— ReginaWaldroupNBC5 (@ReginaWaldroup) July 11, 2016
Nine-year-old Elysia Laub was playing in her Indiana backyard on Monday when she spotted a movement in the grass. “At first I thought my brain was playing tricks on my ears, and I looked over and I just saw these legs kicking and I thought, ‘Is that a pig?” Elysia said. She went inside to get her mother, Heidi Laub, and together the two investigated. What they discovered was a newborn baby girl, already badly sunburned. Mrs. Laub wrapped the baby in a new blanket and called 911. “That’s when I realized the placenta was still attached,” said Mrs. Laub. The umbilical cord was attached as well, Laub would add — both cord and placenta were covered in maggots.
On Monday, Lake County Sheriff John Buncich said that the baby was likely born only hours before she was discovered. The baby was taken to a local hospital, where it was determined that the child was healthy aside from the sunburn. The mother of the child has yet to be found despite extensive searching, and for now the child has been placed in foster care.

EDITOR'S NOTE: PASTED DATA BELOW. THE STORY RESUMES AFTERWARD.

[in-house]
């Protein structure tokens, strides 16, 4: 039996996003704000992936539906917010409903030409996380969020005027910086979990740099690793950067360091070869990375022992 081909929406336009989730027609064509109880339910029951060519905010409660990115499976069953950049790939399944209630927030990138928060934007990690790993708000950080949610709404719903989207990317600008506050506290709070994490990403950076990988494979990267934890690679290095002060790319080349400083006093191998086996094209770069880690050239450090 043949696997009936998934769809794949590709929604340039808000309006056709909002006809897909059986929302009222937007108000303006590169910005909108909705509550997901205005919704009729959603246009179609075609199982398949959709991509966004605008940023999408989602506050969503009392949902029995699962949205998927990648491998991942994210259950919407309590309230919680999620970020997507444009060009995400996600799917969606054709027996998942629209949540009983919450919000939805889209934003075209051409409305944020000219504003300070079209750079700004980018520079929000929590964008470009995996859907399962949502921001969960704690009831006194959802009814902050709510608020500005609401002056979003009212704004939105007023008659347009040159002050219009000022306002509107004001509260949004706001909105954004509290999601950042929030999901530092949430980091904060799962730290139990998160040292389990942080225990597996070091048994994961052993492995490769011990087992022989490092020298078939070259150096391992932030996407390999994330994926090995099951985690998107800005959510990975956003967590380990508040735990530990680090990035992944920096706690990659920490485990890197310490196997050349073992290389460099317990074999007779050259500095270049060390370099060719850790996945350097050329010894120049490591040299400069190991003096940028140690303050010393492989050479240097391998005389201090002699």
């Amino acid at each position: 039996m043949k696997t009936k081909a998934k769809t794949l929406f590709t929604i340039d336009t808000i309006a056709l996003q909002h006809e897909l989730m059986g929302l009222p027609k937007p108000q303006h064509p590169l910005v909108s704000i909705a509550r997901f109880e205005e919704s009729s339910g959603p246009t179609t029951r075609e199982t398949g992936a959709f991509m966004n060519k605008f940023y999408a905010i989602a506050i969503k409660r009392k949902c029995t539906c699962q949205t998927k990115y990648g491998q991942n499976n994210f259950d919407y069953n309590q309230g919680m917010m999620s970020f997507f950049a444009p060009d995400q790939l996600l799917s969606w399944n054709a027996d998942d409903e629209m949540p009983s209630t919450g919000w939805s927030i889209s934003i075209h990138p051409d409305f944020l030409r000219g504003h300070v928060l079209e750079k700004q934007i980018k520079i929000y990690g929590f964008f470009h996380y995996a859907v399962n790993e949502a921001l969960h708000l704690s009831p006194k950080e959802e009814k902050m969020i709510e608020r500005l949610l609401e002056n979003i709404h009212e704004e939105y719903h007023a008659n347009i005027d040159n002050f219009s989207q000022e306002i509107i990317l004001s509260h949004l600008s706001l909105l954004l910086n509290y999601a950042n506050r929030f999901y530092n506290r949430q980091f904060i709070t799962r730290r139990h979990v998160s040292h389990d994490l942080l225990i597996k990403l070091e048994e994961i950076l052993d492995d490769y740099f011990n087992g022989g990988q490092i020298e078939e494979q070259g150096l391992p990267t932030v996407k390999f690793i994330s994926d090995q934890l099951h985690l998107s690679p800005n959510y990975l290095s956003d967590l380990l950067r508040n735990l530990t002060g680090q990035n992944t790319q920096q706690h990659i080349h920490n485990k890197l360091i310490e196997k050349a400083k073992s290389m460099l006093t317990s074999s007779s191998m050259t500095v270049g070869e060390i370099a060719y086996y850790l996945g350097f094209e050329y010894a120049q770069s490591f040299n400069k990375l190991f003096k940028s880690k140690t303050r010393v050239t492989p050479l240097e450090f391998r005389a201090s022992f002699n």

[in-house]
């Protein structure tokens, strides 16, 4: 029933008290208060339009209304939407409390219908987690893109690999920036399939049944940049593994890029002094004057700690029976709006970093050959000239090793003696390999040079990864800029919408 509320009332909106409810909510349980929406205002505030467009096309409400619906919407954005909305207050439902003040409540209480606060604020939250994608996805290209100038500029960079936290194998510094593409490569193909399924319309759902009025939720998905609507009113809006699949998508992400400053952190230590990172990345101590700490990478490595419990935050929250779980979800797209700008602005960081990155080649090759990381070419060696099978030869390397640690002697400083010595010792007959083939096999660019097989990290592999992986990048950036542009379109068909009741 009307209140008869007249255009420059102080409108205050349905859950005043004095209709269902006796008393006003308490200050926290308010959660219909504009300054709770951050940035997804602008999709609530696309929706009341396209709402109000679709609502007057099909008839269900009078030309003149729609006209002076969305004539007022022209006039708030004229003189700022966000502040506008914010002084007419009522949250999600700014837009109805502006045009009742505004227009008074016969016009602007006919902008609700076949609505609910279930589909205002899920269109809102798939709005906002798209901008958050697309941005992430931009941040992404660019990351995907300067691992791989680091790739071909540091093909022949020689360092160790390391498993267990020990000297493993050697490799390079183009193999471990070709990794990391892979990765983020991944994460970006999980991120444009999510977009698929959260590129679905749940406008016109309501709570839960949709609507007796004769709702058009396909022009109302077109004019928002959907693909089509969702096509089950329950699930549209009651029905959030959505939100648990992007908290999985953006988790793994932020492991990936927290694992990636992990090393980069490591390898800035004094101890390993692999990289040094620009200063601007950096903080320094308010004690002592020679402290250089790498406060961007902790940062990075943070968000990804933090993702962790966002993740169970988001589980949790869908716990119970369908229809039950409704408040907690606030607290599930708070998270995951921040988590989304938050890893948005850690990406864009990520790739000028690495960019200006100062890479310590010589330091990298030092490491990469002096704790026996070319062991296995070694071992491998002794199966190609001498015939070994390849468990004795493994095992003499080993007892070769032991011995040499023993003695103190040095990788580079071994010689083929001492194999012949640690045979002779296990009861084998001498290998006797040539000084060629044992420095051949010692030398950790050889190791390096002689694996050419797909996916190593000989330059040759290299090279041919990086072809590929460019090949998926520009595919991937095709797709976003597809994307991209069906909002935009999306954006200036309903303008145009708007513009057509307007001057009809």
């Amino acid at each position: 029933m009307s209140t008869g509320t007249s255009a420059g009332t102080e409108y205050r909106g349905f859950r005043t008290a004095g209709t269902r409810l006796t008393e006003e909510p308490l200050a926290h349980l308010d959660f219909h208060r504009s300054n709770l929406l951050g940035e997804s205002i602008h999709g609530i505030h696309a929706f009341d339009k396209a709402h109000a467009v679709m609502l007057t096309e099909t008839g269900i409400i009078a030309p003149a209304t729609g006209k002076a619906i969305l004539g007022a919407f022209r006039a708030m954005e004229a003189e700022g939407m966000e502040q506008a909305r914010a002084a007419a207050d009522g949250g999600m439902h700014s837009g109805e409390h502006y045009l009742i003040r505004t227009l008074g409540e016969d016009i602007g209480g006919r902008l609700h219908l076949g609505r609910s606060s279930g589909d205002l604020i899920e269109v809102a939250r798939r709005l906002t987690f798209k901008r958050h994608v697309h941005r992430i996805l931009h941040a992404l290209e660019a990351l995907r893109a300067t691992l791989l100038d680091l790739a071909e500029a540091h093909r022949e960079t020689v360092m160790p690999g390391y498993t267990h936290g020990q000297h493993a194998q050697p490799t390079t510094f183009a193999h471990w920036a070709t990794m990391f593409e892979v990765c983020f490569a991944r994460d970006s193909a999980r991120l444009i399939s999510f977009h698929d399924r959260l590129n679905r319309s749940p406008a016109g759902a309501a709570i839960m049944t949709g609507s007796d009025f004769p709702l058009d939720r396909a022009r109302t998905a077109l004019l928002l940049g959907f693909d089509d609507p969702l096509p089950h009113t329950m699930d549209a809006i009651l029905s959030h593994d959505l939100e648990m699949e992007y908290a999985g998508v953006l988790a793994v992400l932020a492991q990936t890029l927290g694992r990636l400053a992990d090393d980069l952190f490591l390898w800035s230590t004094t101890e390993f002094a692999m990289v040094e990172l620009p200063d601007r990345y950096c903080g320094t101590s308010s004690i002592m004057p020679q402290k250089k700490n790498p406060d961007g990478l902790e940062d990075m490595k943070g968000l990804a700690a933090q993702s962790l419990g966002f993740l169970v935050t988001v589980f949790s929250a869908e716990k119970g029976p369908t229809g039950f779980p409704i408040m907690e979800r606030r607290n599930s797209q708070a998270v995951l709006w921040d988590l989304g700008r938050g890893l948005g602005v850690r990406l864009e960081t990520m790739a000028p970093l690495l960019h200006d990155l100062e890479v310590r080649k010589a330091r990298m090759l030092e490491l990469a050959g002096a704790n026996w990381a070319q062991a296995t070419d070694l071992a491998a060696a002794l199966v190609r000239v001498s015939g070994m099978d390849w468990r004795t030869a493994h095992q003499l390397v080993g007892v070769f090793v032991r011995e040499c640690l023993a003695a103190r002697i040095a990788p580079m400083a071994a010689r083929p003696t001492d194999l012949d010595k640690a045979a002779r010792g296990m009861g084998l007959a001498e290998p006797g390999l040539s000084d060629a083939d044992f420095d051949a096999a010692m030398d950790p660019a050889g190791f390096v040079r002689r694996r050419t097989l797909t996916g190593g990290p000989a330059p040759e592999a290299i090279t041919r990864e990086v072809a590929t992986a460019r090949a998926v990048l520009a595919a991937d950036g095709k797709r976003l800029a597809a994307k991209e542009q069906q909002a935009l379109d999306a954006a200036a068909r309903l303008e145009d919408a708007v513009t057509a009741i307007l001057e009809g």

Abandoning a child in such a way is not necessary in Indiana, a point the sheriff highlighted in his comments to the press. Indiana has a safe haven law, also known as a Baby Moses law, that allows for parents to anonymously, and legally, give up a newborn child by leaving it at places such as hospitals, police and fire stations. Some form of safe haven law has been passed in every state in the U.S.
Earier this year, Indiana unveiled the first climate controlled baby boxes. The small boxes, padded, temperature controlled, and capable of notifying emergency responders within minutes, were introduced to ease the process for women who seek to relinquish their children. “This is not criminal,” said Monica Kelsey, a volunteer firefighter who led the project, and was herself abandoned as an infant by her teenaged mother. “This is legal. We don’t want to push women away.”
Read the full story at The Washington Post.